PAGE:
What's next for the Business in the near future?:

This year, we have an aggressive content campaign that’s being produced by a renowned fashion and lifestyle photographer. The 60+ pieces of original content for our owned platforms will showcase venture capitalists and entrepreneurs in intimate and real ways which currently just isn’t done often in the tech space. Few, if any,agencies ever attempt to be known as a media outlet themselves, and this is exciting to me.

Your key initiatives for the success of the Business? Greatest Accomplishment?:

A lot of our best decisions have come in the form of people, and that’s something to always remember in business: people are what make ANY business happen. Every grand ambition I’ve wanted to happen at BAM has needed superb people. Two years ago, for example, we didn’t have a footprint in New York City, but I knew we had to be there in order to truly break into the 2nd biggest tech market. Now we have more than 10 people and counting in New York City, and that’s because I took a bet on Gabie Kur, our tremendous GM and now partner at BAM. If you surround yourself with people who exude talent, passion, and dedication, you’ll be one step closer to success.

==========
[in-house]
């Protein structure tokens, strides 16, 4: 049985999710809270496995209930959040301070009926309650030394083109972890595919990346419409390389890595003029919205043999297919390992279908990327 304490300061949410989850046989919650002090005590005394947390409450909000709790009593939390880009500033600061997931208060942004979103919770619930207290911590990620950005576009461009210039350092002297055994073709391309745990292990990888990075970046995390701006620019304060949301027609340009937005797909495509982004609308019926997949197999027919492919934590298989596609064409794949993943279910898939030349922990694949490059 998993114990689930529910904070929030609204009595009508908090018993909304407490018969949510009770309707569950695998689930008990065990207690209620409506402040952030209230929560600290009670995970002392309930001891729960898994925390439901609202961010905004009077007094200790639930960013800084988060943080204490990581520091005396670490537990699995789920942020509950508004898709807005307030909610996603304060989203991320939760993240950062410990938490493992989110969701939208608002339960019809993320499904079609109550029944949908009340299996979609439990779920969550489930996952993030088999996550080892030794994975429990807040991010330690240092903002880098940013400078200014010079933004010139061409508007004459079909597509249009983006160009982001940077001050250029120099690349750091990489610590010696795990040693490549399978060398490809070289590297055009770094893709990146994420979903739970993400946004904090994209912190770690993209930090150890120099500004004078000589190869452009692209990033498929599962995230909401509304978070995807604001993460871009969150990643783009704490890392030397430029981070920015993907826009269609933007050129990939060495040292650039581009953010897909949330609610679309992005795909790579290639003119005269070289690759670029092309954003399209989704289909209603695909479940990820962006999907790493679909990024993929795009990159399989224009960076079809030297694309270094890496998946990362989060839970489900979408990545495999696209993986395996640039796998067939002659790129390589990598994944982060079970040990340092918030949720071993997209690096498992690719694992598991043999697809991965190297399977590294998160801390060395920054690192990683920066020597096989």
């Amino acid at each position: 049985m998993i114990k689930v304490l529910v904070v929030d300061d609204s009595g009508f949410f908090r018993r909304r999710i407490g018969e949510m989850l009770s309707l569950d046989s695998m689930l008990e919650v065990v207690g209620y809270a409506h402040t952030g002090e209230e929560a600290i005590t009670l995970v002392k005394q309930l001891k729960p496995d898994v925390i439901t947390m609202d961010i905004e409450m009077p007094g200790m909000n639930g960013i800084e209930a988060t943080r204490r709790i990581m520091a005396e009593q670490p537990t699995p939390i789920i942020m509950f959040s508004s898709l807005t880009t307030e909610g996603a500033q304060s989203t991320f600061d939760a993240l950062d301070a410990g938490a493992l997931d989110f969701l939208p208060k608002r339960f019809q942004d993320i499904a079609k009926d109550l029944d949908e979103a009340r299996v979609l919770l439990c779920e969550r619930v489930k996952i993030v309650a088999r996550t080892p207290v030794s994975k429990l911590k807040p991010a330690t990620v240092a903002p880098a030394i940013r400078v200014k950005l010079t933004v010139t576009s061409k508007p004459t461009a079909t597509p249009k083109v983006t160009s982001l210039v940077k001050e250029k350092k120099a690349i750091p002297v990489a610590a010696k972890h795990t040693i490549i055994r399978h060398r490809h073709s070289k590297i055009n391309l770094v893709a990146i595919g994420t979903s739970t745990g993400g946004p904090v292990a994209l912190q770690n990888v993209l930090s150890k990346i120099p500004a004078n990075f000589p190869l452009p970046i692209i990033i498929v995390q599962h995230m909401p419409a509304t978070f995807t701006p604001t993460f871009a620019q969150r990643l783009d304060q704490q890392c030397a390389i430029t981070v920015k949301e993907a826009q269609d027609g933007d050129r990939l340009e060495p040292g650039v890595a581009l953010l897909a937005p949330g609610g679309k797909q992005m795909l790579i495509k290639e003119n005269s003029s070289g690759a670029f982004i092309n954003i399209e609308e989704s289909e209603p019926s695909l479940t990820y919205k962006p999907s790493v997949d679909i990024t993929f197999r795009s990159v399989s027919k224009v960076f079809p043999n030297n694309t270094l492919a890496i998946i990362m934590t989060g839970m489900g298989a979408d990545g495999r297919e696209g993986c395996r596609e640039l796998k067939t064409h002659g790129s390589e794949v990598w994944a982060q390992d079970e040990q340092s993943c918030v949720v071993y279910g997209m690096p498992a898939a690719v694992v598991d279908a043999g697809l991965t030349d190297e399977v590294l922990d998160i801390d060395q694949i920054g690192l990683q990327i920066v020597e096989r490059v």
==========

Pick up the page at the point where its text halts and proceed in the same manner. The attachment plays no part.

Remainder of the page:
Your most difficult moment at the Business? (and what did you learn?):

One of the hardest moments was when I decided we would explicitly focus on one type of client: tech-powered startups that are making an impact on the world. For more than a year, we had to turn down business that just didn’t fit our ideal client profile, and it hurts in the short term to deny revenue to the business. Over time, however, things have become easier because this focus has allowed us to target our ideal client precisely, and we have.

Ideal experience for a customer/client?:

Our favorite client testimonials come in the form of gratitude for what our work did for our clients’ businesses or even lives. When great press gets new investors or customers for our clients, we’re thrilled. Our clients are tech focused startups that are taking often big swings at marketplaces and industries that can be massively changed for the better. If we help our clients make that change faster, then that’s a win for us.

How do you motivate others?:

The first thing to accomplish in motivating others is to know and understand what motivates each person. People are complex and distinct, and you should cater your strategy accordingly, based on each individual. A lot of managers think of motivation like the role of a famous chef: they’ll just serve the same dish to every person who sits at the table and expect consistent response, such as praise. Instead, I ask people what motivates them, what gets them excited, and what they want out of their time here at BAM. Once I know that, then I can build a unique approach, much like an architect who creates a house based on what a client wants.

Career advice to those in your industry?:

No one gets ahead by sitting in the back of the room in silence. If you want to catapult your career, do more than “show up.” Stand up, jump up, and rise up to opportunities, whether offered to you or created by you.